Imaging pleural effusion

chest radiograph
  • small subpulmonary effusions not seen
  • minimal fluid best detected in lateral decubitus radiograph
  • 200 to 500 ml fluid needed for blunting of posterior and lateral costophrenic angles
  • homogenous opacification of lower chest
  • obliteration of costophrenic angle and hemidiaphragm
  • superior margin of opacity concave to lung and higher laterally than medially
  • above and medial to meniscus, hazy increase in opacity due to fluid posterior and anterior to lungs
  • 1000 ml of fluid when reaches 4th anterior rib
massive effusions
  • dense opacification of hemithorax with contralateral mediastinal shift
  • if mediastinal shift is absent in massive effusion – consider obstructive collapse of ipsilateral lung or extensive pleural malignancy like mesothelioma or metastatic carcinoma
  • large effusions can cause diaphragmatic inversion, usually left side due to lack of liver. can cause paradoxical diaphragm motion in affected side
subpulmonary effusion
  • < 200 ml of fluid localised under the lung.
  • presents as high hemidiaphragm with unusual contour that peaks more laterally than usual, has straight medial segment, and falls rapidly to costophrenic angle laterally.
  • separation of > 2 cm of stomach bubble from lung, particularly if displaced inferomedially
loculated / encysted / encapsulated effusion
  • between visceral pleural layers in fissures
  • between visceral and parietal pleural layers against chest wall
  • due to adhesions usually
  • transudates form without adhesions, usually within interlobar fissures, causing pseudotumors or vanishing tumors
  • differential: pleural mass. fluid is homogeneous, smooth when seen in tangent. poorly circumscribed when seen en face, changes configuration in supine and erect films. ultrasound helps identify fluid nature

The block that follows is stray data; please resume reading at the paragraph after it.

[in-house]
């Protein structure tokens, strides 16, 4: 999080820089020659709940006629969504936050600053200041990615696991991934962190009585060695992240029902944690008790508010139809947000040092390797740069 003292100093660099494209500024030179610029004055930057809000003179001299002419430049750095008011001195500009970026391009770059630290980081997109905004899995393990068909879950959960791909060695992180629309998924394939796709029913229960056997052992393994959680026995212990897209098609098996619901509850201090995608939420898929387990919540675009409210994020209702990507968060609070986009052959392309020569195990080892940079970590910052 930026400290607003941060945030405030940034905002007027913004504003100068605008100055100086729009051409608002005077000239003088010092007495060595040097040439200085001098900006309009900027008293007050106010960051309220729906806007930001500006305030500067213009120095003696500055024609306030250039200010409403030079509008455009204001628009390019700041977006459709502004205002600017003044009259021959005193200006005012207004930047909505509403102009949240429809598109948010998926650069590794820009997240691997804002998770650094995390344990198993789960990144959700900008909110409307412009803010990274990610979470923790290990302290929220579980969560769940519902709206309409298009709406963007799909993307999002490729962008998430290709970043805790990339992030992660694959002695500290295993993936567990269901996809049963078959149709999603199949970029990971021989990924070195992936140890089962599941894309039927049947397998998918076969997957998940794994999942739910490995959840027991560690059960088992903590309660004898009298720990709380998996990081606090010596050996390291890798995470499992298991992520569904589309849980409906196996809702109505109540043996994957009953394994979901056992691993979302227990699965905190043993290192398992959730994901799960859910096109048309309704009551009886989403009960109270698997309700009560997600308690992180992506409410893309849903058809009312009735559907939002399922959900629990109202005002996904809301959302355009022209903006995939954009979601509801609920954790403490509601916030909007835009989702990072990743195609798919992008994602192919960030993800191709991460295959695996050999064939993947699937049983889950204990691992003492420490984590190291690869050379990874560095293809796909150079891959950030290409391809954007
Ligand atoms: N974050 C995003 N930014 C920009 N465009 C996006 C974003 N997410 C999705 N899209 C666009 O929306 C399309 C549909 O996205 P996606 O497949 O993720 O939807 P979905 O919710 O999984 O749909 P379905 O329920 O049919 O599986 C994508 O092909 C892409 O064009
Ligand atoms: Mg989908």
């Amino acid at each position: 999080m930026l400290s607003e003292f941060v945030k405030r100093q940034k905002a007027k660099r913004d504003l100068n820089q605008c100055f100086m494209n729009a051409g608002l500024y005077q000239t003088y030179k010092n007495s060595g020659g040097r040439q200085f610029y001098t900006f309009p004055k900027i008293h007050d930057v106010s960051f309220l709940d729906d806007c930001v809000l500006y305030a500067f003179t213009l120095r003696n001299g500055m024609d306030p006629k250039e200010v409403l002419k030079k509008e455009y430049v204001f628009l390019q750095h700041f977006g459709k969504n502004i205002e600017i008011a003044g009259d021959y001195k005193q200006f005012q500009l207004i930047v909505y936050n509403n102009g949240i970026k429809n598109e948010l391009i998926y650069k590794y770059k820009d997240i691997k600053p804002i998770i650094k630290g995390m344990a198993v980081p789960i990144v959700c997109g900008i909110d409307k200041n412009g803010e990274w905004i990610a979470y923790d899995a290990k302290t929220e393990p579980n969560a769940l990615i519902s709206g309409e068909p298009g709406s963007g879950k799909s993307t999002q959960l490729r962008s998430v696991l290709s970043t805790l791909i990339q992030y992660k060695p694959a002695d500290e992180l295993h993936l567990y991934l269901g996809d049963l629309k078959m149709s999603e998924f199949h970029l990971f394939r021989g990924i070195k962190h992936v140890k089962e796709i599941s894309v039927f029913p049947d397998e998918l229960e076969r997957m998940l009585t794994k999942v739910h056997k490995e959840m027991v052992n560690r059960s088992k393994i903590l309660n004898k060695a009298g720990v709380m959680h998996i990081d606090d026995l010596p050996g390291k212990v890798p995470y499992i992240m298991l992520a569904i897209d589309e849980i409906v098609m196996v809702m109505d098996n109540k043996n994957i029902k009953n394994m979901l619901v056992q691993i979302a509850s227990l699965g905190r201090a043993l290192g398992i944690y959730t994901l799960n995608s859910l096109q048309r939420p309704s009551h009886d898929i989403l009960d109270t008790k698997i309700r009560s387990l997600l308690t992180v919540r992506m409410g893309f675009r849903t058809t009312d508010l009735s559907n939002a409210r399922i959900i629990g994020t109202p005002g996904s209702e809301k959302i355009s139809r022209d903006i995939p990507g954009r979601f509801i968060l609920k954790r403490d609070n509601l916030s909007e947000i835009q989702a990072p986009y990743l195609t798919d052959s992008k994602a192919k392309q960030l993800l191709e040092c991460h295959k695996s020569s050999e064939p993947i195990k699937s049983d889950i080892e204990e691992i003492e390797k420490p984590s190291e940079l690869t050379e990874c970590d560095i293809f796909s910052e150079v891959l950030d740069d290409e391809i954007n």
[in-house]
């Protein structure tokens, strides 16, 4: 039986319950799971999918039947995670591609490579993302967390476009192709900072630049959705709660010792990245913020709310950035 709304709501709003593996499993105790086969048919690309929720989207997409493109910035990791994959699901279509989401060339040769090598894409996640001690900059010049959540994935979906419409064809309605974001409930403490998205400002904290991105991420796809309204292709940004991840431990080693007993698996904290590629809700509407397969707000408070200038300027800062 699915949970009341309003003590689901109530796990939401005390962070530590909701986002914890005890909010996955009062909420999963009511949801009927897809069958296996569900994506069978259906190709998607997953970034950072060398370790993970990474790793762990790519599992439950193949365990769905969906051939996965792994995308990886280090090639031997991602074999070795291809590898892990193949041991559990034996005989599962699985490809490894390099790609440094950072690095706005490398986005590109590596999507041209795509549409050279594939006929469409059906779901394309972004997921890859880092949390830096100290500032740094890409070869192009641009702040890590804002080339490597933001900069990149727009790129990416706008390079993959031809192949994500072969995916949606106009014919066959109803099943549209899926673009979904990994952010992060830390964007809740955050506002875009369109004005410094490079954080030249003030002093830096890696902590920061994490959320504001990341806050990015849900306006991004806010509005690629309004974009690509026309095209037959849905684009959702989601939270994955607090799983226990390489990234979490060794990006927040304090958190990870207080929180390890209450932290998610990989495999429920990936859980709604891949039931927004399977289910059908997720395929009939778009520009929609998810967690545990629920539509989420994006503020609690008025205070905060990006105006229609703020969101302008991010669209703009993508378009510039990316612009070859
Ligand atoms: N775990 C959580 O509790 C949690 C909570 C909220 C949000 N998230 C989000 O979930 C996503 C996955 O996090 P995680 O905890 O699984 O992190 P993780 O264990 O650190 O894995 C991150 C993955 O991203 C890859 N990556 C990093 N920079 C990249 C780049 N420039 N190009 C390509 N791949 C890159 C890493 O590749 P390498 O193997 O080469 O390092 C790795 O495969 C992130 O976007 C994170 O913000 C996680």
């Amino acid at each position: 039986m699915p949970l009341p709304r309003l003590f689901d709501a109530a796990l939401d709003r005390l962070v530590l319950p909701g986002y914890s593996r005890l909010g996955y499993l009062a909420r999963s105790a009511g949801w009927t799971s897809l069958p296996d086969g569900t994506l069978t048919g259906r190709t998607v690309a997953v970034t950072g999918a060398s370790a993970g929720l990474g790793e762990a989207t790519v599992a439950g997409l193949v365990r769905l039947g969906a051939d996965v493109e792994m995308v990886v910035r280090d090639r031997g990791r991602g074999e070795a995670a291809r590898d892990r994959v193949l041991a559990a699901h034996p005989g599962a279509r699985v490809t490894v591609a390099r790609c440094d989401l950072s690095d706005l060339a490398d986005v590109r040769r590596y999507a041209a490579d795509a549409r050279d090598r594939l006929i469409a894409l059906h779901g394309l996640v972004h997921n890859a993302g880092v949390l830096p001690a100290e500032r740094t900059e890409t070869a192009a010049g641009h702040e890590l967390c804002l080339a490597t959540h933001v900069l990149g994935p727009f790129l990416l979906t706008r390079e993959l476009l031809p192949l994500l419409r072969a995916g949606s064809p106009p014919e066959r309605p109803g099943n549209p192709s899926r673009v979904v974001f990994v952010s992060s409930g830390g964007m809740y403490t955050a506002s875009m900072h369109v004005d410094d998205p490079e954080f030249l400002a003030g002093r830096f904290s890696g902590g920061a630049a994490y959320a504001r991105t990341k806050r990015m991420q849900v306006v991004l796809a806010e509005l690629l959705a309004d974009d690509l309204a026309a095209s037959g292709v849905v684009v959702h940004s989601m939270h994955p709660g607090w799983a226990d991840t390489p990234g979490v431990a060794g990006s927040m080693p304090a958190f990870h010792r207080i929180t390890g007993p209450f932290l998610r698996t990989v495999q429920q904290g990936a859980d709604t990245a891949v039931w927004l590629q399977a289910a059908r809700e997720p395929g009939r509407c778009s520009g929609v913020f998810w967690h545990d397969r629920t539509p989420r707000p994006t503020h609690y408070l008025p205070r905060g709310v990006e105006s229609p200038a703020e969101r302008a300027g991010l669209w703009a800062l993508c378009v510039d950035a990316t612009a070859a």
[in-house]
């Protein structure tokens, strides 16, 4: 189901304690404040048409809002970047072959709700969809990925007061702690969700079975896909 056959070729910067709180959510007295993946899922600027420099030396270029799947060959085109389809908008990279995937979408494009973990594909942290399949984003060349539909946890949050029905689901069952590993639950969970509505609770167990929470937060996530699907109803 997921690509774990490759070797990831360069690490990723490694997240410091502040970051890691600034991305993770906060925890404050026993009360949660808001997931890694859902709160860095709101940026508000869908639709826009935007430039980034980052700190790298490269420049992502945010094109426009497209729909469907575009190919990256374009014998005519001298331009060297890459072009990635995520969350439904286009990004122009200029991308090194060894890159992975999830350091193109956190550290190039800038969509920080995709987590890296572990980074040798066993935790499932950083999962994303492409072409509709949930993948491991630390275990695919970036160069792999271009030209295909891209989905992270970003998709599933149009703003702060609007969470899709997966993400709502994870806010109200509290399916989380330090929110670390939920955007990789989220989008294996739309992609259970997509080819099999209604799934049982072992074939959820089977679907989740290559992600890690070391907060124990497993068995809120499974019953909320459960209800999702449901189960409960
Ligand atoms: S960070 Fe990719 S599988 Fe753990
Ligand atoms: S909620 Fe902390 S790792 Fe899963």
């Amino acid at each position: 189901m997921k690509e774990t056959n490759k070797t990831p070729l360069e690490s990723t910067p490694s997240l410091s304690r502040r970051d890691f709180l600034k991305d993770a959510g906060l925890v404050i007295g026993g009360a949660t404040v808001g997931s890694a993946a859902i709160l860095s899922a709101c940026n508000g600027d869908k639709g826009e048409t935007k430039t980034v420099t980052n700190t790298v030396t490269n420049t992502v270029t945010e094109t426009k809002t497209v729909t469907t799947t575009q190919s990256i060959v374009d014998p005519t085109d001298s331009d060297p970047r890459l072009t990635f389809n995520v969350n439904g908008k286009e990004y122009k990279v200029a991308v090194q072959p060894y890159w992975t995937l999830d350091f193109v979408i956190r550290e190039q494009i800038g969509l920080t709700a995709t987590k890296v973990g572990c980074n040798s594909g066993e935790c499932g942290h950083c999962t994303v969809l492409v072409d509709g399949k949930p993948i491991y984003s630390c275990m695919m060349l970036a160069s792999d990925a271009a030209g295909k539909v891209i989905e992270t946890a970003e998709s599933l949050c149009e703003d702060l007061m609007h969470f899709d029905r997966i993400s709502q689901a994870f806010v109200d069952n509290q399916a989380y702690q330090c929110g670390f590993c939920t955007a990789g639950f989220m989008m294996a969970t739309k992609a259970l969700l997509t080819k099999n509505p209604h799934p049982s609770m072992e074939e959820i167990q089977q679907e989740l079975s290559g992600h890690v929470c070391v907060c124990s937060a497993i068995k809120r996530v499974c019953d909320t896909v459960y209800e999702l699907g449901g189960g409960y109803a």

supine patient
  • fluid layers posteriorly, no meniscus
  • veil like hazy opacity, with preserved vascular markings, no air bronchograms
  • apical cap that disappears on upright imaging
  • 175 ml only needed for apical cap
  • haziness of diaphragm margin
  • blunting of costophrenic angle
  • thickening of minor fissure
  • widening of paraspinal interface
  • transudate: echo free, marginated on deep aspect by bright line at fluid lung interface
  • exudates, hemorrhagic fluid: echogenic with pleural thickening . homogenous, complex or septated. change in form with position, mobile contents with respiratory movement favor fluid over a mass
  • key tool for distinguishing lung mass from fluid
  • fluid bronchograms and vessels favor consolidation
  • pleural lesions make obtuse angle with chest wall
  • intrapulmonary lesions make acute angle with chest wall
  • ultrasound confirms subpulmonary effusions
  • guided drainage of fluid and biopsy of masses
  • often reveals cause of effusion like subphrenic abscess or metastasis
computed tomography
  • distinguishes free and loculated fluid
  • identify extent and location
  • distinguish lung and pleural disease